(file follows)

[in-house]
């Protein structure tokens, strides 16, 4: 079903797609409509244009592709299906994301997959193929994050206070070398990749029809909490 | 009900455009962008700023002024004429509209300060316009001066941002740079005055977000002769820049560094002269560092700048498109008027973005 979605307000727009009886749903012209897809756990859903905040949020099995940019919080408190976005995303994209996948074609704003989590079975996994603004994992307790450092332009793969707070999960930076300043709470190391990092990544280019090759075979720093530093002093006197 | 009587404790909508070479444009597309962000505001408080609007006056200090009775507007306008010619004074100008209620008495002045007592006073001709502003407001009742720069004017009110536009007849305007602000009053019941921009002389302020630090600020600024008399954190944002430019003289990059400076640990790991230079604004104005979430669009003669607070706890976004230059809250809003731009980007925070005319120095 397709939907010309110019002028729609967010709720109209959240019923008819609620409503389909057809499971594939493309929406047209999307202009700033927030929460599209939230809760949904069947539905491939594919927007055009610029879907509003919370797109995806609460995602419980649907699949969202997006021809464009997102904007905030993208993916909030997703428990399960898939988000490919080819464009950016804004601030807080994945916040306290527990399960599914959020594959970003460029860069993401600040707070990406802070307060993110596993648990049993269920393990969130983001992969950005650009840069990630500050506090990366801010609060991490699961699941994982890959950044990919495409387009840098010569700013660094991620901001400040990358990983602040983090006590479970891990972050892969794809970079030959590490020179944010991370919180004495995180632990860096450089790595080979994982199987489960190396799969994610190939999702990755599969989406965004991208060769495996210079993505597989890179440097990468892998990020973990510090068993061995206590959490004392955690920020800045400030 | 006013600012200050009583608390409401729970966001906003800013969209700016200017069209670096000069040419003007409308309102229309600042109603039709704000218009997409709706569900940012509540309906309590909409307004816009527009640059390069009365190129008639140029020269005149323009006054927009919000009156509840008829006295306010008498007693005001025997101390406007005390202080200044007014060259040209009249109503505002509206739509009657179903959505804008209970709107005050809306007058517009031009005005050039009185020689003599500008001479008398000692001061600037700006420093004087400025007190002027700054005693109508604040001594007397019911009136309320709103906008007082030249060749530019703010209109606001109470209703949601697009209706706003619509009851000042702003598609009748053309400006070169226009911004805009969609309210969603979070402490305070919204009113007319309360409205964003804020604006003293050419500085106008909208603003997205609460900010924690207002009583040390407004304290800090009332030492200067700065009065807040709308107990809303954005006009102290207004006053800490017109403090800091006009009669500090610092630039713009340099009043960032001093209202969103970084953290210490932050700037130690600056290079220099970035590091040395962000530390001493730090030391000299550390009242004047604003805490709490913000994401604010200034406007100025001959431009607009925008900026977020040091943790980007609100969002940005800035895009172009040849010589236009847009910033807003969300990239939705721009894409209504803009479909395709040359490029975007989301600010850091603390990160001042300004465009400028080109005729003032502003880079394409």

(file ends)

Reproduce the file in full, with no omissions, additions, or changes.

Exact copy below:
[in-house]
């Protein structure tokens, strides 16, 4: 079903797609409509244009592709299906994301997959193929994050206070070398990749029809909490 | 009900455009962008700023002024004429509209300060316009001066941002740079005055977000002769820049560094002269560092700048498109008027973005 979605307000727009009886749903012209897809756990859903905040949020099995940019919080408190976005995303994209996948074609704003989590079975996994603004994992307790450092332009793969707070999960930076300043709470190391990092990544280019090759075979720093530093002093006197 | 009587404790909508070479444009597309962000505001408080609007006056200090009775507007306008010619004074100008209620008495002045007592006073001709502003407001009742720069004017009110536009007849305007602000009053019941921009002389302020630090600020600024008399954190944002430019003289990059400076640990790991230079604004104005979430669009003669607070706890976004230059809250809003731009980007925070005319120095 397709939907010309110019002028729609967010709720109209959240019923008819609620409503389909057809499971594939493309929406047209999307202009700033927030929460599209939230809760949904069947539905491939594919927007055009610029879907509003919370797109995806609460995602419980649907699949969202997006021809464009997102904007905030993208993916909030997703428990399960898939988000490919080819464009950016804004601030807080994945916040306290527990399960599914959020594959970003460029860069993401600040707070990406802070307060993110596993648990049993269920393990969130983001992969950005650009840069990630500050506090990366801010609060991490699961699941994982890959950044990919495409387009840098010569700013660094991620901001400040990358990983602040983090006590479970891990972050892969794809970079030959590490020179944010991370919180004495995180632990860096450089790595080979994982199987489960190396799969994610190939999702990755599969989406965004991208060769495996210079993505597989890179440097990468892998990020973990510090068993061995206590959490004392955690920020800045400030 | 006013600012200050009583608390409401729970966001906003800013969209700016200017069209670096000069040419003007409308309102229309600042109603039709704000218009997409709706569900940012509540309906309590909409307004816009527009640059390069009365190129008639140029020269005149323009006054927009919000009156509840008829006295306010008498007693005001025997101390406007005390202080200044007014060259040209009249109503505002509206739509009657179903959505804008209970709107005050809306007058517009031009005005050039009185020689003599500008001479008398000692001061600037700006420093004087400025007190002027700054005693109508604040001594007397019911009136309320709103906008007082030249060749530019703010209109606001109470209703949601697009209706706003619509009851000042702003598609009748053309400006070169226009911004805009969609309210969603979070402490305070919204009113007319309360409205964003804020604006003293050419500085106008909208603003997205609460900010924690207002009583040390407004304290800090009332030492200067700065009065807040709308107990809303954005006009102290207004006053800490017109403090800091006009009669500090610092630039713009340099009043960032001093209202969103970084953290210490932050700037130690600056290079220099970035590091040395962000530390001493730090030391000299550390009242004047604003805490709490913000994401604010200034406007100025001959431009607009925008900026977020040091943790980007609100969002940005800035895009172009040849010589236009847009910033807003969300990239939705721009894409209504803009479909395709040359490029975007989301600010850091603390990160001042300004465009400028080109005729003032502003880079394409």